Why in the world did we have a 3-cent silver? Postage stamps cost 3-cents for many years. This made having a 3-cent coin quite convenient. It was so convenient, in fact, that the U.S. Mint produced 3-cent nickels as well. The silver 3-cent piece was struck from 1851 through 1873 while the nickel version of this denomination was produced from 1865 through 1889. If you've ever held a silver trime, you've probably asked yourself just how convenient this itsy-bitsy-teeney-weeney piece of silver could have really been to carry around. Guaranteed, I would have lost most of mine before I could have spent them. But then, I'd lose my head if wasn't attached.
The 20-cent piece was second only to the flying-eagle cent as far as short-lived coins are concerned. The coin was struck for four years total, the last two in proof format only for collectors. Carson city specimens are very rare having only been struck in 1875 and 1876. The 1875-CC is the only real collectible issue with the other being an extreme rarity in any condition. The final production of 20-cent pieces was in 1878.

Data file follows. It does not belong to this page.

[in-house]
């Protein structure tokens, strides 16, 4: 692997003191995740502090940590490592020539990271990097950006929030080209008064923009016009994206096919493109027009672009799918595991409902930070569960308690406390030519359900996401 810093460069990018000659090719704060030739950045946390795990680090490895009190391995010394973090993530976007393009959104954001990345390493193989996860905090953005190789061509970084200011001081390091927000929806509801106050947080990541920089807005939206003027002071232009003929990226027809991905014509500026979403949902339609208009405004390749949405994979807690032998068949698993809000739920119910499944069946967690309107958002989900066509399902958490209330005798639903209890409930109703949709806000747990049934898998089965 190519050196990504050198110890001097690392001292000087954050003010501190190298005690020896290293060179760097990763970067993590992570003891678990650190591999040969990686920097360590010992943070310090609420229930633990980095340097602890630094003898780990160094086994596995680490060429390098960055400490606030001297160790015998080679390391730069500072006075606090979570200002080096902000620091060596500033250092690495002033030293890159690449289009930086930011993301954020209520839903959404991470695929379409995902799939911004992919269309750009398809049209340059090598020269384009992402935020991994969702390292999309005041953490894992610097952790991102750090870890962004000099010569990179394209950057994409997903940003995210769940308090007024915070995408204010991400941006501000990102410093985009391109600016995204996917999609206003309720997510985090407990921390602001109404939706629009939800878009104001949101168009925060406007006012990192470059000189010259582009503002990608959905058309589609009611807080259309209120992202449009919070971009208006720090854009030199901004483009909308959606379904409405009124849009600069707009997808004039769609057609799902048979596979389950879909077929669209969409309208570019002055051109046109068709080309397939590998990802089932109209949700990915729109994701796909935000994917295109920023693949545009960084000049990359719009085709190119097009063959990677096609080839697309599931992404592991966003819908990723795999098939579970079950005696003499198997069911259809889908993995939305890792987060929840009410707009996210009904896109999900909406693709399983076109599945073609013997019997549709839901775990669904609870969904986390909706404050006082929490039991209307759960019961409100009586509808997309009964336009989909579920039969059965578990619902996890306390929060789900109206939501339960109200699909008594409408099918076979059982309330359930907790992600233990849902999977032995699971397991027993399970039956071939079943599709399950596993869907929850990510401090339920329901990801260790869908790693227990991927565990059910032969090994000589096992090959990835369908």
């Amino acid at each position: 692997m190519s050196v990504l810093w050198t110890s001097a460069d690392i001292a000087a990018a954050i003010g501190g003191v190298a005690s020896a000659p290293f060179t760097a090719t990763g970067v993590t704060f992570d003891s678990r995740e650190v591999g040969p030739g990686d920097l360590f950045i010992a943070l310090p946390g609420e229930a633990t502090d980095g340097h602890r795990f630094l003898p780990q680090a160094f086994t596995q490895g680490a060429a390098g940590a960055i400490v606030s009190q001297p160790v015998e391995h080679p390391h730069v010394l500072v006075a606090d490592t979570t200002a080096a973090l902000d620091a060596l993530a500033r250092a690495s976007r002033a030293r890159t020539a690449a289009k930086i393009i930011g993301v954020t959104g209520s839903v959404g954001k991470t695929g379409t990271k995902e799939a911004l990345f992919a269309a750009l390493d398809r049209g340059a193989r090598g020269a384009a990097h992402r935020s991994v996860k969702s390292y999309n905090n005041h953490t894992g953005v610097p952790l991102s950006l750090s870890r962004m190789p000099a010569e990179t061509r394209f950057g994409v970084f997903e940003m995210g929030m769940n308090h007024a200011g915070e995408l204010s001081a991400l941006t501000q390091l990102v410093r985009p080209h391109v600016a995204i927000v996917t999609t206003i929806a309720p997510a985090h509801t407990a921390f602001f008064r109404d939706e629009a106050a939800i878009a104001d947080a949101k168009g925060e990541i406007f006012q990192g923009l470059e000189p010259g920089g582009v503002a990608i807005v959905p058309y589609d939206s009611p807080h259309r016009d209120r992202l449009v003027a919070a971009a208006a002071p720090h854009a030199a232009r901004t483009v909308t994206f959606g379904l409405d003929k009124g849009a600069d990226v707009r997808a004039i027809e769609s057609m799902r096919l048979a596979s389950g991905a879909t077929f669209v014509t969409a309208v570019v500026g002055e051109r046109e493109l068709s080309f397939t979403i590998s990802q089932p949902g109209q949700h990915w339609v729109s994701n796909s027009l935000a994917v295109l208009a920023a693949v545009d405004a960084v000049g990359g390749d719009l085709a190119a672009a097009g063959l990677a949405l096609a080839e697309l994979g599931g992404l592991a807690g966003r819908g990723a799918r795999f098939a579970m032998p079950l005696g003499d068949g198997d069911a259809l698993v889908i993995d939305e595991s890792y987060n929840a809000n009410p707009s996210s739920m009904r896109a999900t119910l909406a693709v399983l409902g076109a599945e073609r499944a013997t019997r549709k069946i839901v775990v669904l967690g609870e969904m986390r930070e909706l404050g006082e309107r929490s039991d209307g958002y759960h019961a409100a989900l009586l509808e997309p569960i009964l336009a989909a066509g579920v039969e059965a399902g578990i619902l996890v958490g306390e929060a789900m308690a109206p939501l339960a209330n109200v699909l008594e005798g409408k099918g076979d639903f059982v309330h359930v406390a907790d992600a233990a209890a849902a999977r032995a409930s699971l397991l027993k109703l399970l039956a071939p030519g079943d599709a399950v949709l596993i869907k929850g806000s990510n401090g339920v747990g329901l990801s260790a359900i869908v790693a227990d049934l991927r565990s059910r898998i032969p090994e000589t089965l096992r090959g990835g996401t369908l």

Didn't you think goofed with the Susan B. Anthony Dollar because it so closely resembled the Washington Quarter? Well, at least the design was completely different. The 20-cent piece had the exact same design as the quarter of the period with the only difference being the ever so slight difference in size and weight and the denomination on the coin, of course. No wonder it had such a short "life cycle."
U.S. Gold Coinage
United States Gold Coinage is perhaps the most desired group of rare coins in the entire world. Here you will find the rarest of the rare. Most of these coins have known survivors of less than a dozen specimens. At least one specimen of each of the featured coins is in private hands and can be obtained by a collector with the right amount of perseverance. A hefty wallet is required!